Patient Education

Venous Stasis

Veins carry blood back to the heart, whereas arteries carry blood from the heart. Venous stasis occurs when normal blood flow from the legs back to the heart is restricted. Improper vein function can result from superficial phlebitis, where superficial vein blood clots develop as a result of injury, or deep venous thrombosis, where blood clots form in the deep veins of the leg.

Venous stasis can cause pain, cramping, and swelling (edema) in the legs and ankles, as well as legs that feel tired, achy, throbbing, itchy, and/or tight. The skin may thicken and darken, and ulcers may develop on the lower legs as a result of the blood pooling there. With varicose veins, the veins become enlarged and visible through the skin, taking on a ropy, bumpy appearance.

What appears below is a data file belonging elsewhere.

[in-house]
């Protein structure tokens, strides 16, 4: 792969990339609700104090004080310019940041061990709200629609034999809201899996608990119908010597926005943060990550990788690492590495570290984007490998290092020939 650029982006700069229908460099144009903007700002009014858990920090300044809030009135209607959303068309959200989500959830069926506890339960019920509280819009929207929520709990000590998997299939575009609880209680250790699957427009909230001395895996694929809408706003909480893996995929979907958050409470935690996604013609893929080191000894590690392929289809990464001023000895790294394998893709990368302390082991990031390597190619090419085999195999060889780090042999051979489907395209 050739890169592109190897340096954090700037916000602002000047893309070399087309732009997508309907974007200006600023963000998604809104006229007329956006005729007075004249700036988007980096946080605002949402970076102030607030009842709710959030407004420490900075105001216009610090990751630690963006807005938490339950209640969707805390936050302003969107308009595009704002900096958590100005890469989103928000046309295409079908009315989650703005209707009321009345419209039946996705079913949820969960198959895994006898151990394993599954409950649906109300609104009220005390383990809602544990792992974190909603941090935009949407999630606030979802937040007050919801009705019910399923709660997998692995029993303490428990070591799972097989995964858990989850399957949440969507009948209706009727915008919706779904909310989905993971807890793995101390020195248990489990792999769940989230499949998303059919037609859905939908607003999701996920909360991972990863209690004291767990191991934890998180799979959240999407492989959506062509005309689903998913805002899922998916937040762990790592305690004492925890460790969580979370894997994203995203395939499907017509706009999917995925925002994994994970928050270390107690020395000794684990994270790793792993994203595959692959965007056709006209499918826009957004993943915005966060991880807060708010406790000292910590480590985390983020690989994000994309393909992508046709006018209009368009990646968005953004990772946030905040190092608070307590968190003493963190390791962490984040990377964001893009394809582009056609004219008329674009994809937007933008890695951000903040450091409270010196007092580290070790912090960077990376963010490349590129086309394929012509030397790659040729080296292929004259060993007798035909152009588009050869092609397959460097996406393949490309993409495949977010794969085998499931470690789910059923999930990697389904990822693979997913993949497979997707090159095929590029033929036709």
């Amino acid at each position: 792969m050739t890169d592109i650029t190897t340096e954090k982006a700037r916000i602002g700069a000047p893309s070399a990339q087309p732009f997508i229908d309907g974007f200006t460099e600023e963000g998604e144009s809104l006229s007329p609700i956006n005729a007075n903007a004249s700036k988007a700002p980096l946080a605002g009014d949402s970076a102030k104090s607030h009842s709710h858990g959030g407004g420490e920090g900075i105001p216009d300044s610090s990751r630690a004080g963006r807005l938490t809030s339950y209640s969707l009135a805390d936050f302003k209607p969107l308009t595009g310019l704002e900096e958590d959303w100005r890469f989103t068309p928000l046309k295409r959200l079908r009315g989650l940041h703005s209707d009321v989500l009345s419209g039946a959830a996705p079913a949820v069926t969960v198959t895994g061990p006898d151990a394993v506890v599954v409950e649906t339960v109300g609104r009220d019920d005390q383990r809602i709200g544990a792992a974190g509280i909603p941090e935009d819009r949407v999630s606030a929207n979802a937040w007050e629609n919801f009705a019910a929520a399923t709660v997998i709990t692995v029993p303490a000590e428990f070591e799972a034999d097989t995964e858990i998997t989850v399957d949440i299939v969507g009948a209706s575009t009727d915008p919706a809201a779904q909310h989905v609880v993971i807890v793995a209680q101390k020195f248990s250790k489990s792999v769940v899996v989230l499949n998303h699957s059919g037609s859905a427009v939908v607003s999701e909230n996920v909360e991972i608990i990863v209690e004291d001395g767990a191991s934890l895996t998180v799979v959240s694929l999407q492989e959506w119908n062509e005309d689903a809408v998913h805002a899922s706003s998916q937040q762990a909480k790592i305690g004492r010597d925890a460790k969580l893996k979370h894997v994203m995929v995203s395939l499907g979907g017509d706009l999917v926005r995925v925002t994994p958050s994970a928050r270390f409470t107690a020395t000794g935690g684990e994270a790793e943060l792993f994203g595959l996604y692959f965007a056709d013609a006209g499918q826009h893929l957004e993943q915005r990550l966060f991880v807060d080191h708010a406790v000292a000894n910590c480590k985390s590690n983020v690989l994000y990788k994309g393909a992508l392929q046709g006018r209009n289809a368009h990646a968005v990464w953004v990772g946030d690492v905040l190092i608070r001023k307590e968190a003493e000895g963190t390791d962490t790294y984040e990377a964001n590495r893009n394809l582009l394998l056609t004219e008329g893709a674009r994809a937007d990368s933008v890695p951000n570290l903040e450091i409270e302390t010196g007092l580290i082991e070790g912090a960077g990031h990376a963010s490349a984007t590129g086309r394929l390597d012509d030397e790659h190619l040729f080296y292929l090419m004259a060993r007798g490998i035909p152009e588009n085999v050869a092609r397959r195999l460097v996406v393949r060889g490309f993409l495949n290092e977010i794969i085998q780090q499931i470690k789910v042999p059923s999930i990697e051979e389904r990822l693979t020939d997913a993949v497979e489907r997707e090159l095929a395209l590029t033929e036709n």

Treatment for venous stasis can include resting and elevating the legs, wearing compression stockings, and exercising to improve circulation. In some cases, doctors will prescribe medications or perform surgery on the veins (never take any medication without first consulting a doctor). 

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